10. Do you welcome the support of acupuncture and naturopathic medicine during IVF?

    Finally, the most important question of all! Choose an RE who supports a multidisciplinary approach to fertility. It can take a village to make a healthy baby and you deserve access to all tools in that village. Acupuncture and naturopathic medicine have been highly researched for fertility support. We can also help you navigate the IVF process and answer questions your RE may not have the time to answer. You should feel supported every step of the way. Book your appointment here! 

    Hatırnaz Ş, Kanat Pektaş M. Day 3 embryo transfer versus day 5 blastocyst transfers: A prospective randomized controlled trial. Turkish Journal of Obstetrics and Gynecology. 2017;14(2):82-88. doi:10.4274/tjod.99076.
    Aflatoonian A, Karimzadeh Maybodi MA, Aflatoonian N, et al. Perinatal outcome in fresh versus frozen embryo transfer in ART cycles. International Journal of Reproductive Biomedicine. 2016;14(3):167-172.
    Wong, K. M., van Wely, M., Van der Veen, F., Repping, S., & Mastenbroek, S. (2017). Fresh versus frozen embryo transfers for assisted reproduction. The Cochrane Library.
    Mastenbroek, S., Twisk, M., van der Veen, F., & Repping, S. (2011). Preimplantation genetic screening: a systematic review and meta-analysis of RCTs. Human reproduction update17(4), 454-466.

The 10 Foods You Should be Eating During the 2-Week Wait

By | Fertility, Women's health | No Comments

You’ve made it through!

Through the countless appointments, medications, and procedures! Now all there’s left to do is wait, and maybe wait a little more. These two weeks are a time for you to do absolutely nothing: love yourself, hug yourself, and reflect on how you’re stronger than was ever thought humanly possible!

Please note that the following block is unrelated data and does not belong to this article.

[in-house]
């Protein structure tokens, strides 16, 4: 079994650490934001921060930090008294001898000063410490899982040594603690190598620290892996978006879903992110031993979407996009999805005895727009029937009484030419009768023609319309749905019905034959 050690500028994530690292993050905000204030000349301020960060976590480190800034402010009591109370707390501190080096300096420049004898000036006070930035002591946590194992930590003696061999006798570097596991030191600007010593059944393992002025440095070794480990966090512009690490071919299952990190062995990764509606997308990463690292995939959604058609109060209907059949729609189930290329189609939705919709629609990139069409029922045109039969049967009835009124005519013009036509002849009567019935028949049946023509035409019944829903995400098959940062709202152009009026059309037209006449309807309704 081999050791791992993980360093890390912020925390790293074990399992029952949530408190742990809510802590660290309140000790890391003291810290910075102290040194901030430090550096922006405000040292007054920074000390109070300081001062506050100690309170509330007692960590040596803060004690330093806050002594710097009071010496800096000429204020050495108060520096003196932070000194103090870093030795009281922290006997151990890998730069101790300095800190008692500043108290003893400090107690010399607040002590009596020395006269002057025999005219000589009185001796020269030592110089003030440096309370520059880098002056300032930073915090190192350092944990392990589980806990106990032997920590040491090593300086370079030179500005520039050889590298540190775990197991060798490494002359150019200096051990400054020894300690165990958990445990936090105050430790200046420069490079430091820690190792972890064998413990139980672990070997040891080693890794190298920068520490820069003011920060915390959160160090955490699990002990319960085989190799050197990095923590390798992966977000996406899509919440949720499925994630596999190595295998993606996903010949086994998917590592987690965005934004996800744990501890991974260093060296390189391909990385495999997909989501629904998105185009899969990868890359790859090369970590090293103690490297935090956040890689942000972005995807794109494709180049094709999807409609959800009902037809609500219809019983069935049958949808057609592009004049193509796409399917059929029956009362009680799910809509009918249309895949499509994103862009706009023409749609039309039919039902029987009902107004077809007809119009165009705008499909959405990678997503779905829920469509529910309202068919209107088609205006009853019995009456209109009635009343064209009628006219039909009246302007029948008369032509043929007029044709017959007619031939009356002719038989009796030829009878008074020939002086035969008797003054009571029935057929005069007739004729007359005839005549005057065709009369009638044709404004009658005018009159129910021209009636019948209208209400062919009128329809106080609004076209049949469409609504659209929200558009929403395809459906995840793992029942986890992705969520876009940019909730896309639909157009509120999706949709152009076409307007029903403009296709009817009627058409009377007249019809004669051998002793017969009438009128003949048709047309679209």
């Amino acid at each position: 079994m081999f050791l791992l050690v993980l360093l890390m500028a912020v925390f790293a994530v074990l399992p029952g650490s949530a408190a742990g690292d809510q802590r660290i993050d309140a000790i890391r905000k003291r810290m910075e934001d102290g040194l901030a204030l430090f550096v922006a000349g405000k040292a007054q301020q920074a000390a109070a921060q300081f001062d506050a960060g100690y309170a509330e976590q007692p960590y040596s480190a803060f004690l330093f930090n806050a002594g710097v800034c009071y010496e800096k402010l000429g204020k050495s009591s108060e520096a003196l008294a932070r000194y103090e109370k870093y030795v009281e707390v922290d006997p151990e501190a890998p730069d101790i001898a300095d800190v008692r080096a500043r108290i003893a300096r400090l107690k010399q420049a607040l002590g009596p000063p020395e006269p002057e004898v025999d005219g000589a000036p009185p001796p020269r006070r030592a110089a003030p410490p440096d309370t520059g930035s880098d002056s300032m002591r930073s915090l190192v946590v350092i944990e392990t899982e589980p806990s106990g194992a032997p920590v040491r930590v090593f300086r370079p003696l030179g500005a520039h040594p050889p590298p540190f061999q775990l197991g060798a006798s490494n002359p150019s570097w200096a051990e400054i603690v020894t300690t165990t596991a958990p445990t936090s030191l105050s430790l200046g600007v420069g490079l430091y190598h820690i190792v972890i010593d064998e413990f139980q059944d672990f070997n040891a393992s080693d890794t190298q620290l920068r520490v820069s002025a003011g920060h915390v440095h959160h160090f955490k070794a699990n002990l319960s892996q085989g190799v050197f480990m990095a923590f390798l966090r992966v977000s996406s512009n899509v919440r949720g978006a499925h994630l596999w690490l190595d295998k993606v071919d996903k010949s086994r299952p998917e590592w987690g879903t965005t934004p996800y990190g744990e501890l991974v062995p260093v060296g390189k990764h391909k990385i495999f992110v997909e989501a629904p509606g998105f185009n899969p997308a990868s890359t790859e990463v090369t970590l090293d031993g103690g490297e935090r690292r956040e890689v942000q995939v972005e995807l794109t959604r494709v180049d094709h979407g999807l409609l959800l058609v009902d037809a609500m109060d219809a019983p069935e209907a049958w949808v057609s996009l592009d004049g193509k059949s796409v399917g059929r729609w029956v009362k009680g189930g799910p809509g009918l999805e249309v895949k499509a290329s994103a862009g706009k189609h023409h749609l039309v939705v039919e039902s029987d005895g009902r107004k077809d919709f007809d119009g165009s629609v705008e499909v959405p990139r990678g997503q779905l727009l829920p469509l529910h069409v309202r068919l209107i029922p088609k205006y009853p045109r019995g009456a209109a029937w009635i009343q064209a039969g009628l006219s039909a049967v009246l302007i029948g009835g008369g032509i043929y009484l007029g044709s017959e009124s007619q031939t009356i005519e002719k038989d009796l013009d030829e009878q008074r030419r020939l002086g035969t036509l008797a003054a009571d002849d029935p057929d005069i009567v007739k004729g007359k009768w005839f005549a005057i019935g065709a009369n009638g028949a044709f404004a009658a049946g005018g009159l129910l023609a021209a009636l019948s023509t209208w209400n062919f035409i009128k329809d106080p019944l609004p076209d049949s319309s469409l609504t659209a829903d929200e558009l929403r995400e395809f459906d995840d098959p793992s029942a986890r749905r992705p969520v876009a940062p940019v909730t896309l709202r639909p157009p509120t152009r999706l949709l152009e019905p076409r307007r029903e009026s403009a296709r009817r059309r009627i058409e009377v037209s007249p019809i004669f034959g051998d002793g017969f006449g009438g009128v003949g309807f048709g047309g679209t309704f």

I’ve heard from my patients that the hardest part of the 2-week wait is feeling like there is nothing else they can do, which makes the wait that much…crappier. They want to support their body in every way they can and they’re not sure how to do this after the embryo transfer. Luckily there IS something you can do, and that’s optimize diet! There are simple foods you can eat to increase pelvic circulation, build blood, decrease inflammation, and support progesterone. Eat them often and feel confident that you’re supporting your embryo and overall health!


  1. Blackstrap Molasses

    1 tbsp of molasses has the same iron content as half of a small steak! Iron is needed to build nutrient rich blood. You can add it to oatmeal, smoothies, and in place of sugar in baking and cooking.


  2. Beets

    Beets produce nitric oxide (NO), which dilates the pelvic blood vessels. Beets allow your nutrient rich blood to be delivered to where it matters most – your embryo!


  3. Spinach

    Not only does spinach contain lots of iron, but it also benefits pelvic blood flow so that you can build a thick and plush uterine lining.


  4. Lentils/ Beans

    They’re the ultimate vegetarian source of protein, iron, fiber, zinc, potassium, and b-vitamins…everything your growing embryo needs.


  5. Beef/Tofu